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Andrew Fox
Posted on Monday, August 23, 2004 - 09:15 am:   

I'd like to hear from other writers near the start of their careers (or midlist authors who haven't yet stormed the best-seller lists) who have toured to support their books. Do you feel it's been worth it? Given that you're likely coming out of pocket for at least some, if not all, of your travel costs, have your increased sales and visibility in the marketplace been commensurate with your costs, both monetary and time? Is there any way for you to even make a judgement of this?

I'd also like to hear from readers who have attended visiting writers' events in your hometowns. What has attending those readings or signing meant to you? Has getting to meet a writer turned you into a lifelong reader of that writer's works or an advocate of his books? (A little aside on this subject -- I got to hear Lucius Shepard read from his upcoming novel, An American Book of Prayer, at ArmadilloCon in 2003. Up until that point, I'd been somewhat familiar with Lucius's work and interested in trying it, but I might never have gotten around to seeking some of his books out. Hearing him read his work, however, transformed me into a fan. I bought three of his books there at the con, and I've continued to look for his books, new and old, ever since. He's now on my short list of writers whose new books I will buy as soon as they appear. So, whatever else Lucius was able to get accomplished on that trip to ArmadilloCon, he gained at least one lifelong reader.)

Here's what I see as the potential payoffs and likely downsides of a book tour. I imagine that for each tour and each differing situation, all of these factors will take on different weights. And in many cases, the varying costs and benefits can't be entirely measured. So one's judgement as to whether a particular tour was "worth it" or not comes down to the balance of optimism or pessimism in one's personal makeup. . .

POTENTIAL BENEFITS

1) Direct increased sales. If you're very fortunate, crowds of readers attend your events, applaud your reading, and line up to buy your books.

2) Indirect increased sales. The stores where you hold your events place your remaining signed books on a display table near the register, assuring increased visibility. The managers allow signs advertising your appearance to linger a little while longer so as to encourage folks who weren't able to make it out to meet you to sample your books. Your personal appearance scores you articles in the local newspaper or interviews on local radio stations, which perk readers' and listeners' interest so that they go looking for your book, either at their local store or online.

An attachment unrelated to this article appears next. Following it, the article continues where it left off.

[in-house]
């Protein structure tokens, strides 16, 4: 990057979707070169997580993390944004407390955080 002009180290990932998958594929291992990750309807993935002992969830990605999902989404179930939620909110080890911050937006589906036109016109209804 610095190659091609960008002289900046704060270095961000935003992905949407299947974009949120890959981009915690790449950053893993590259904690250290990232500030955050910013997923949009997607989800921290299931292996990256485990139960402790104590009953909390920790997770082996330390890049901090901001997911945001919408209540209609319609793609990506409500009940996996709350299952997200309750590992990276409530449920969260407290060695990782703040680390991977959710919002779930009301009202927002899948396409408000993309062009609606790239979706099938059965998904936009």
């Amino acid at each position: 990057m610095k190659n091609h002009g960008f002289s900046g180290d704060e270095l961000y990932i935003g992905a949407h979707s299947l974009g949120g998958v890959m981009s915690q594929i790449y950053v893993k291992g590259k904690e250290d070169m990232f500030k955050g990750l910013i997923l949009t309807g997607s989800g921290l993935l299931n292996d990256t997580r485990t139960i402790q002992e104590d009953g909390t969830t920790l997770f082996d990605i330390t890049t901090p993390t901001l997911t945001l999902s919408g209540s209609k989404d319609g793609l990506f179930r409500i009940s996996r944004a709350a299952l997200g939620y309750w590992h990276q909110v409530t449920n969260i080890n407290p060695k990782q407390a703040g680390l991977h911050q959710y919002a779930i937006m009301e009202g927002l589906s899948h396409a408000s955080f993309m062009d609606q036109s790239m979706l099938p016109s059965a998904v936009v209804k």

3) "Oh, I've heard of him. . ." Getting out and about helps get your name in circulation among potential readers. Even if nothing more than the sound of your name registers in a book buyer's memory, the next time they visit their local store and see a volume with your name on the spine, they're much more likely to pick it up, turn it over, and read the back copy having heard your name somewhere than if you're a complete blank.

4) The pleasure of meeting your public. Getting to talk with book sellers and readers is a valuable benefit in itself. Ultimately, one writes in hopes of securing an audience, of making connections with other human beings, even remote connections that are never acknowledged. Being out on tour gives a writer a precious opportunity to get direct feedback from (hopefully) friendly strangers who have read and appreciated his work.

5) The pleasure of travel. Being out on tour gets you out of your hometown, even if all you're doing is making day trips. Of course, all you may be seeing is interstate highways, fast food joints, and chain bookstores tucked into anonymous strip malls. But if you plan your itinerary right, you can squeeze in side trips to museums, parks, and cultural sites and maybe visit friends and family, too.

6) Showing your publisher that you're a team player. Publishers may or may not be impressed with your efforts to get out there on the road to sell yourself and your books. But if you don't make the effort, you have zero chance of impressing the powers-that-be at your house with your diligence, increasing your sales, and achieving a better deal on your next book.

COSTS (MORE ACTUAL THAN POTENTIAL)

1) Money out of pocket. Unless you've been pegged by your publisher as the next hot thing, chances are that you're paying for most of, if not all, the costs of your touring. Those include gas, car depreciation (if you're traveling on the road), airfare and taxis (if you're not), hotels/motels, restaurant meals, and incidentals (like all those books you end up buying from all the bookstores you're visiting). Yes, much of this can be written off on your taxes, but you're still paying for about two-thirds of it, even after writing it off.